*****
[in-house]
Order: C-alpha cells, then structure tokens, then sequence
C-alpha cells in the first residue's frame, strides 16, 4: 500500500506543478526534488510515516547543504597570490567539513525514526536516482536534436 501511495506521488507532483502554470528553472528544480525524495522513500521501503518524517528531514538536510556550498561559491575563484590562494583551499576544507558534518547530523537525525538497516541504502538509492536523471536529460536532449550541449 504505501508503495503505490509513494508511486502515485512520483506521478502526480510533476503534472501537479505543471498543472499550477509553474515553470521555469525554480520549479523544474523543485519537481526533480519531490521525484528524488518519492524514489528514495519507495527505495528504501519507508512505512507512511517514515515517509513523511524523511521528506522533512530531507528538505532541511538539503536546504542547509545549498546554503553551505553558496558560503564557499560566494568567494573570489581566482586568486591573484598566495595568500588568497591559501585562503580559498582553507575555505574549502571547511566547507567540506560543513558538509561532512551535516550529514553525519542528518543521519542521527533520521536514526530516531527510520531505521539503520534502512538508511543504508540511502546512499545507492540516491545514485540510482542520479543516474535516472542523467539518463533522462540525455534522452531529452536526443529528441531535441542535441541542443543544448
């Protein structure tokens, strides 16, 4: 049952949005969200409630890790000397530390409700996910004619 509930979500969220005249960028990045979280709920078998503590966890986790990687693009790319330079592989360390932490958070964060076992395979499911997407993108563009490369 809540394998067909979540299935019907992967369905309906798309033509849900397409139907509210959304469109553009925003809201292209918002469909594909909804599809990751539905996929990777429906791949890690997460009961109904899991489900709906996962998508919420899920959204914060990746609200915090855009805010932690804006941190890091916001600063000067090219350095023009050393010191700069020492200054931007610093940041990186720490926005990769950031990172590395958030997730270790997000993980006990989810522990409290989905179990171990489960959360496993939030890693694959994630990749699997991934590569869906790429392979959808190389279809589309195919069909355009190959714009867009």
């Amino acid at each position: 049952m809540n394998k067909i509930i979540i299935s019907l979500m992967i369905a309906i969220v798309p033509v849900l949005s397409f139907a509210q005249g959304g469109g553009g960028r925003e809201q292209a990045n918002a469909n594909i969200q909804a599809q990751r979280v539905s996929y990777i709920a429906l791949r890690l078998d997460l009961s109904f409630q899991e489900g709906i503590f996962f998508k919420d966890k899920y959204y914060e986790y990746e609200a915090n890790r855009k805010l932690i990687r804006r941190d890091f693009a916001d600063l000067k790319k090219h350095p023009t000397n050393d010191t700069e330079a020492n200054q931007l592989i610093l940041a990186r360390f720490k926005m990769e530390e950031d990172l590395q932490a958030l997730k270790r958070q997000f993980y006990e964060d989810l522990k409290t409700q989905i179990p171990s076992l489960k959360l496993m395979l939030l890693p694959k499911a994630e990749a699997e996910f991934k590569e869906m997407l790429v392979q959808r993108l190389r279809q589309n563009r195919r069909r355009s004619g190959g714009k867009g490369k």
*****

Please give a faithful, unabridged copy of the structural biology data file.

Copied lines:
[in-house]
Order: C-alpha cells, then structure tokens, then sequence
C-alpha cells in the first residue's frame, strides 16, 4: 500500500506543478526534488510515516547543504597570490567539513525514526536516482536534436 501511495506521488507532483502554470528553472528544480525524495522513500521501503518524517528531514538536510556550498561559491575563484590562494583551499576544507558534518547530523537525525538497516541504502538509492536523471536529460536532449550541449 504505501508503495503505490509513494508511486502515485512520483506521478502526480510533476503534472501537479505543471498543472499550477509553474515553470521555469525554480520549479523544474523543485519537481526533480519531490521525484528524488518519492524514489528514495519507495527505495528504501519507508512505512507512511517514515515517509513523511524523511521528506522533512530531507528538505532541511538539503536546504542547509545549498546554503553551505553558496558560503564557499560566494568567494573570489581566482586568486591573484598566495595568500588568497591559501585562503580559498582553507575555505574549502571547511566547507567540506560543513558538509561532512551535516550529514553525519542528518543521519542521527533520521536514526530516531527510520531505521539503520534502512538508511543504508540511502546512499545507492540516491545514485540510482542520479543516474535516472542523467539518463533522462540525455534522452531529452536526443529528441531535441542535441541542443543544448
């Protein structure tokens, strides 16, 4: 049952949005969200409630890790000397530390409700996910004619 509930979500969220005249960028990045979280709920078998503590966890986790990687693009790319330079592989360390932490958070964060076992395979499911997407993108563009490369 809540394998067909979540299935019907992967369905309906798309033509849900397409139907509210959304469109553009925003809201292209918002469909594909909804599809990751539905996929990777429906791949890690997460009961109904899991489900709906996962998508919420899920959204914060990746609200915090855009805010932690804006941190890091916001600063000067090219350095023009050393010191700069020492200054931007610093940041990186720490926005990769950031990172590395958030997730270790997000993980006990989810522990409290989905179990171990489960959360496993939030890693694959994630990749699997991934590569869906790429392979959808190389279809589309195919069909355009190959714009867009």
């Amino acid at each position: 049952m809540n394998k067909i509930i979540i299935s019907l979500m992967i369905a309906i969220v798309p033509v849900l949005s397409f139907a509210q005249g959304g469109g553009g960028r925003e809201q292209a990045n918002a469909n594909i969200q909804a599809q990751r979280v539905s996929y990777i709920a429906l791949r890690l078998d997460l009961s109904f409630q899991e489900g709906i503590f996962f998508k919420d966890k899920y959204y914060e986790y990746e609200a915090n890790r855009k805010l932690i990687r804006r941190d890091f693009a916001d600063l000067k790319k090219h350095p023009t000397n050393d010191t700069e330079a020492n200054q931007l592989i610093l940041a990186r360390f720490k926005m990769e530390e950031d990172l590395q932490a958030l997730k270790r958070q997000f993980y006990e964060d989810l522990k409290t409700q989905i179990p171990s076992l489960k959360l496993m395979l939030l890693p694959k499911a994630e990749a699997e996910f991934k590569e869906m997407l790429v392979q959808r993108l190389r279809q589309n563009r195919r069909r355009s004619g190959g714009k867009g490369k």